We also saw the newly opened storage rooms of the Hermitage. It is an offsite, state of the art facility where you walk among the treasures of the Romanovs. Twice saved, during the revolutions of the early 20th century that overthrew Tsar Nicolas II and again during the Nazi siege, these treasures tell a history of daily life. The dining tables of Peter the Great and Nicolas II, court dresses of Empress Elizabeth I, royal carriages and countless other treasures collected and used by the Romanovs. I couldn’t help but feel I was taking a similar “empty frames” tour of the lives of the Romanovs. A very early telegraph used by Nicolas II sat beside an easy chair. Had Nicolas sat by this machine and received reports from the front lines of WWI? The easy chair was worn in a way that showed where his boots had rubbed the footrest.
Similarly, many of the masterpieces of the magnificently reconstructed Catherine Palace in Pushkin, formerly Tsarskoye Selo, were saved by curators who had only days to pack it up following the Nazi invasion of Russia. The newly reconstructed Amber Room, could not be removed in time and though covered up was discovered and shipped away by the Nazis, leaving its whereabouts as one of the great mysteries of the war. We walked through the rooms refurbished to appear as they had during the height and excesses of the Imperial days. Surreal again, lit by the bright winter light of a snowy day. I waited for Catherine the Great to glide by.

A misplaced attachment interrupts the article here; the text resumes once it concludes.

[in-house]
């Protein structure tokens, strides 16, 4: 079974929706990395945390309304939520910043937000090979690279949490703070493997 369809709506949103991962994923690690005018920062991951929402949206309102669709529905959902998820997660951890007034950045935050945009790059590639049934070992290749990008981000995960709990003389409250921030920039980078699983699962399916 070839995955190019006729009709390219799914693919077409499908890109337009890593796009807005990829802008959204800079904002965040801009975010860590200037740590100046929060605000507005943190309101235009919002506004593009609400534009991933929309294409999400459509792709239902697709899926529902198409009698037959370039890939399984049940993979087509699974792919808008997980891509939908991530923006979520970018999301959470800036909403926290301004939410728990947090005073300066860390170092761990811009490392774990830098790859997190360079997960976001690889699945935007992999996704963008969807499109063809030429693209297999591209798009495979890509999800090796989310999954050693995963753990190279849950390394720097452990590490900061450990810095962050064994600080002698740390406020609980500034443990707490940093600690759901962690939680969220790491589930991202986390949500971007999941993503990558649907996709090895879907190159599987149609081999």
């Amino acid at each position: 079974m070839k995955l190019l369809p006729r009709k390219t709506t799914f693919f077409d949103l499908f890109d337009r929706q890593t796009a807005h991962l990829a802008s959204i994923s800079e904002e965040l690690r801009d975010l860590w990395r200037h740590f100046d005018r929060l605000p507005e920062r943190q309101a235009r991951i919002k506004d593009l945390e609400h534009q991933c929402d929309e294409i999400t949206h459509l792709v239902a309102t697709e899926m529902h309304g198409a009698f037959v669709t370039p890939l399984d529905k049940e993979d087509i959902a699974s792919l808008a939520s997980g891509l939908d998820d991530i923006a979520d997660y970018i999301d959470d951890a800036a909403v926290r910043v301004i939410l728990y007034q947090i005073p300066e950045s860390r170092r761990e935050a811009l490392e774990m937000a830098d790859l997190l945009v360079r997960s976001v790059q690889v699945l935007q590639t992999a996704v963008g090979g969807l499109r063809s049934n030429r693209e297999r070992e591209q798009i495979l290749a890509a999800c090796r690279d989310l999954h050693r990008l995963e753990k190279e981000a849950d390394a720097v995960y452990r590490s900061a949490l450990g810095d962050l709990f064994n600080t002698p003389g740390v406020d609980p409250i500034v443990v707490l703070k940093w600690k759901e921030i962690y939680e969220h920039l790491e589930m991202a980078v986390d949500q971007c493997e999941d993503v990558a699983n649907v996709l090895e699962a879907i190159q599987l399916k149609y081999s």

The Tsar’s box remains at the Old Mariinsky Theater and Tchaikovsky’s Swan Lake is often performed as it was when it premiered in 1895 at the same theater. You are never far from the past and Russian passion for the arts is unlike that found anywhere else in the world. Both the new and old Mariinsky are filled every night by citizens from all economic strata.
We toured the Yusupov Palace. One of 54 owned by the wealthiest family of the late 19th century and famed as the murder site of Rasputin in an unsuccessful attempt to help the royal family avoid revolution. Walking among the gruesome ghosts of this incident, complete with the gramophone that Felix Yusupov played records to pretend a party was occurring upstairs, was again transporting.
Finally, we were very fortunate that Viking Cruises could arrange a preopening visit to the magnificent new Faberge Museum in the restored Shuvalov Palace. Much of this collection was recently purchased by Russian entrepreneur Viktor Vekselberg from the famous Forbes collection, including nine of the famous Imperial Eggs, now returned “home.” The mansion rivals the Faberge masterpieces in grandeur and breathtaking beauty. The Hermitage is salivating over this collection but for now, it is a private museum and collection.
As we walked among the ghosts of the past, talk of the present was never far from anyone’s minds.
The visions we were allowed of a very turbulent past (and I haven’t even mentioned the almost overnight, economic earthquake that occurred with the fall of the Soviet Union) do not lead to simple conclusions of the future, but do demonstrate a population of unusual determination. Winston Churchill concluded that, “Russia is a riddle wrapped in a mystery inside an enigma.” Russia may be again at a turning point but lessons of history may help unwrap the mystery inside the enigma or not.
I was fortunate to have a glimpse through that window rarely afforded tourists. An extraordinary glimpse into the past and present.